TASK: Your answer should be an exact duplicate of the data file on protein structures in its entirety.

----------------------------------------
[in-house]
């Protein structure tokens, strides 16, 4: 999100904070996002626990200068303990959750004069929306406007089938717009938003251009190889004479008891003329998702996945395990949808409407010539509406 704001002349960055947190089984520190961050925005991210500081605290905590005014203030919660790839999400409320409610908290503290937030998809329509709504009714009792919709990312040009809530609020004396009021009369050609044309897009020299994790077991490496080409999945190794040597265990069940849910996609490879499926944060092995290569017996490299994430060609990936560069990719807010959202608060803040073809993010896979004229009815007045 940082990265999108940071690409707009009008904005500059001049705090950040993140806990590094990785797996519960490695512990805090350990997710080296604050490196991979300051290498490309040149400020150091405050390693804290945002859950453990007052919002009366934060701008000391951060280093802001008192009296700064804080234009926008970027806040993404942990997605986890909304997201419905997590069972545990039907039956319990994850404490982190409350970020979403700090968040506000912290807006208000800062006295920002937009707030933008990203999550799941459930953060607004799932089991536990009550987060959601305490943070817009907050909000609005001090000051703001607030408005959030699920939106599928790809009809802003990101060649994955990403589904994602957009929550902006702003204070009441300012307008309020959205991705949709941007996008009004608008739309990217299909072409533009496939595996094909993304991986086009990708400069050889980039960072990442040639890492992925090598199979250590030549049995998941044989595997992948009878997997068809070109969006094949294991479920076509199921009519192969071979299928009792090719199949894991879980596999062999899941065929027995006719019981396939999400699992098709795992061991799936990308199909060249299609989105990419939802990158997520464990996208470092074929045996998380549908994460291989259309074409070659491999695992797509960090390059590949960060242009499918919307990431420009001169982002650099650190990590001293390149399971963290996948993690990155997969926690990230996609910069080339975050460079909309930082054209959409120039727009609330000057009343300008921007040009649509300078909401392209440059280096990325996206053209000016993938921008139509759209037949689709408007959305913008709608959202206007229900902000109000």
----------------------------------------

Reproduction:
[in-house]
């Protein structure tokens, strides 16, 4: 999100904070996002626990200068303990959750004069929306406007089938717009938003251009190889004479008891003329998702996945395990949808409407010539509406 704001002349960055947190089984520190961050925005991210500081605290905590005014203030919660790839999400409320409610908290503290937030998809329509709504009714009792919709990312040009809530609020004396009021009369050609044309897009020299994790077991490496080409999945190794040597265990069940849910996609490879499926944060092995290569017996490299994430060609990936560069990719807010959202608060803040073809993010896979004229009815007045 940082990265999108940071690409707009009008904005500059001049705090950040993140806990590094990785797996519960490695512990805090350990997710080296604050490196991979300051290498490309040149400020150091405050390693804290945002859950453990007052919002009366934060701008000391951060280093802001008192009296700064804080234009926008970027806040993404942990997605986890909304997201419905997590069972545990039907039956319990994850404490982190409350970020979403700090968040506000912290807006208000800062006295920002937009707030933008990203999550799941459930953060607004799932089991536990009550987060959601305490943070817009907050909000609005001090000051703001607030408005959030699920939106599928790809009809802003990101060649994955990403589904994602957009929550902006702003204070009441300012307008309020959205991705949709941007996008009004608008739309990217299909072409533009496939595996094909993304991986086009990708400069050889980039960072990442040639890492992925090598199979250590030549049995998941044989595997992948009878997997068809070109969006094949294991479920076509199921009519192969071979299928009792090719199949894991879980596999062999899941065929027995006719019981396939999400699992098709795992061991799936990308199909060249299609989105990419939802990158997520464990996208470092074929045996998380549908994460291989259309074409070659491999695992797509960090390059590949960060242009499918919307990431420009001169982002650099650190990590001293390149399971963290996948993690990155997969926690990230996609910069080339975050460079909309930082054209959409120039727009609330000057009343300008921007040009649509300078909401392209440059280096990325996206053209000016993938921008139509759209037949689709408007959305913008709608959202206007229900902000109000």